Cranky Kirkus

“It has come to this: werewolves on The Titanic.”

Favorite first lines of novels make great discussion fodder, but book reviews rarely begin with sentences as memorable as that one, which led off a review of Claudia Gray’s Fateful in the curmudgeon of professional book review journals, Kirkus Reviews. Kirkus is so notoriously grouchy there is even a Tumblr blog dedicated to its crafty disses, Sick Burns: The Best of Kirkus Review’s Worst.

To my great good fortune, it is part of my job each year to read hundreds of book reviews, which provide librarians and booksellers advance notice of publication, and an idea as to whether a particular book is a good candidate for purchase. Alongside the vibrant, grassroots book review scene online, the editorial voices of Kirkus Reviews, Publishers Weekly, Booklist, Horn Book, and School Library Journal are as present in my hearing as those of my human coworkers, and like them, each has its own personality.

Kirkus is prickly, but can be pretty funny, a lot like Statler and Waldorf up there in the balcony on The Muppet Show. At least it’s no Pollyanna like Booklist, which loves everything. And it’s always fun to see Kirkus’ old frenemy, Publishers Weekly, take the opposite viewpoint, or better yet, squirm when it must agree.

Selecting children’s books gives me a special appreciation for Kirkus, for surely no one would turn a keen critical eye on picture books about parents’ unconditional love for their children, as represented by fuzzy bunnies, kittens, and chicks, right? Actually, Kirkus is happy to do it. “Leave those penguins on the ice,” it recommends in a recent review of Ten Playful Penguins, by Emily Ford. Those considering Marianne Dubuc’s The Animals’ Arc are advised to “sail past this one.” As for Anna Pignataro’s Our Love Grows, in which a mother panda offers a poetic ode to her cub, why not nitpick? “The line about stars being ‘just a few’ does not take into account astronomical reality. Skip.”

Much has been made of the link between Kirkus’ negativity and its policy of maintaining the anonymity of its reviewers, including a rant by veteran novelist David Lubar, who accuses the magazine of bullying, and reminds readers that Kirkus, too, “is subject to the laws of gravity, grammar, and decency.” In defense of its practices, Kirkus cites its hardscrabble history as a Depression-era startup founded by Virginia Kirkus, who, fearing a snub by the boys club of American publishing, made the savvy business decision to mask the fact that she wrote most of its reviews herself in the early days.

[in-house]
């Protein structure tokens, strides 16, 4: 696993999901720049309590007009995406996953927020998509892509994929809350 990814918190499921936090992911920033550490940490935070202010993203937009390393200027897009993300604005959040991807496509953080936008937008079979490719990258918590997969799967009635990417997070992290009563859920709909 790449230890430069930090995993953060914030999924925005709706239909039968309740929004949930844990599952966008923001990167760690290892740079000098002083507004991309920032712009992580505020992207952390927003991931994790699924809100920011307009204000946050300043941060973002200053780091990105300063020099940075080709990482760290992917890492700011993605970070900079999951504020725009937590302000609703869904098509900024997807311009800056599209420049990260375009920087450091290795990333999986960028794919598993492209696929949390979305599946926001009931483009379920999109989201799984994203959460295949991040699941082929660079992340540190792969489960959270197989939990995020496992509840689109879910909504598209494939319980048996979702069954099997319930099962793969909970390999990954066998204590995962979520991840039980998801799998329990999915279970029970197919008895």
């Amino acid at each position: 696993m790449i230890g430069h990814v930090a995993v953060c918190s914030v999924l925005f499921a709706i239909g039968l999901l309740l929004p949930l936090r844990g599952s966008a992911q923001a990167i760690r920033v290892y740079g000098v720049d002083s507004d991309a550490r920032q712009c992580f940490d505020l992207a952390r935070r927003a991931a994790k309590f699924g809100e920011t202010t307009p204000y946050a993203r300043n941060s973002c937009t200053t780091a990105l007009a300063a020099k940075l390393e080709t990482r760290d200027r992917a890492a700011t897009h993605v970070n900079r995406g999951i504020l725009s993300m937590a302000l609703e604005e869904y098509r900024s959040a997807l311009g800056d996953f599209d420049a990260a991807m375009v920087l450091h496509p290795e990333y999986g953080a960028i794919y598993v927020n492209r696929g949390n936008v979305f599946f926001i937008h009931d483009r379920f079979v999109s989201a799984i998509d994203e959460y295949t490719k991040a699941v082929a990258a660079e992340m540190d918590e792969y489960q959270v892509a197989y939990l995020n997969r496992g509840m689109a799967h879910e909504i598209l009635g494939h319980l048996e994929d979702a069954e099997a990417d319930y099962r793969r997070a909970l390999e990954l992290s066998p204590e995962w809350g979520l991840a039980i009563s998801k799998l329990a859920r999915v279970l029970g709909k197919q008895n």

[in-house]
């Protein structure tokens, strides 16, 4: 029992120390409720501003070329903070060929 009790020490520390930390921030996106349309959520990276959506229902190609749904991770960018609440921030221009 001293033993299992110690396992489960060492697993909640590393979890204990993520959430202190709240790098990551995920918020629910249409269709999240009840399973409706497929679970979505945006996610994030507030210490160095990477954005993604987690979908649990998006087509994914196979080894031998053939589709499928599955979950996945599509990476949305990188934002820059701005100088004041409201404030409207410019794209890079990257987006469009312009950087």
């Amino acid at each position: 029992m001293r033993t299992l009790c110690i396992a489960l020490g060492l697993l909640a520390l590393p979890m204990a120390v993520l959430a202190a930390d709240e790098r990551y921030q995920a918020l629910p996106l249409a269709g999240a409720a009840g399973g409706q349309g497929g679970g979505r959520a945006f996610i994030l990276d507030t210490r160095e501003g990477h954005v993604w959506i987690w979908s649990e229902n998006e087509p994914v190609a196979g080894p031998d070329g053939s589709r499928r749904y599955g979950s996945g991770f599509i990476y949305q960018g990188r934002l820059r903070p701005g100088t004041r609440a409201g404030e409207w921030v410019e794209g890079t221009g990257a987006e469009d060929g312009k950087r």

Is Kirkus too mean? As an experiment, I decided to see how it would play in real life if someone walked around saying aloud what its reviewers wrote.

“A cool idea poorly executed,” I tell my 5-year old son when he shows me a craft he made in school out of numbered pinecones (The Lending Zoo, by Frank Asch). “A big miss for both nature and math” (Outdoor Math, by Emma Adbage).

I’m suddenly counting his tears, but he gets over it, and soon enough resumes roughhousing with his 3-year old sister. Then she sinks her teeth into his shoulder, and things go south fast.

“A somewhat facile change of heart, guys,” I intone (Hoot and Peep, by Lita Judge). Their total surprise that I have not dragged them both to their rooms halts them mid-scream. Maybe I’m onto a new disciplinary tool: 1-2-3 Kirkus?

My wife asks me if I’d like another pork chop. “Sure,” I say, “here’s hoping the sequel is better balanced” (Shadow Magic, by Joshua Khan). She stares, then continues recounting an incident from her day.

“Wow,” I say when she finishes. “That was less and less interesting as it limped along to the final hollow surprise” (Set the Night on Fire, by Connie Dial).

Well, I won’t be trying that experiment again any time soon. As for Kirkus and its cranky anonymity, I’ll defer to the faceless reviewer who summarized my thoughts about Kirkus as she (or he) panned The Case of the Girl in Grey, by Jordan Stratford: “A tragically flawed premise results in a lamentable waste of excellent writing.”

-Dan Coleman is a Collection Development Librarian at Lawrence Public Library.

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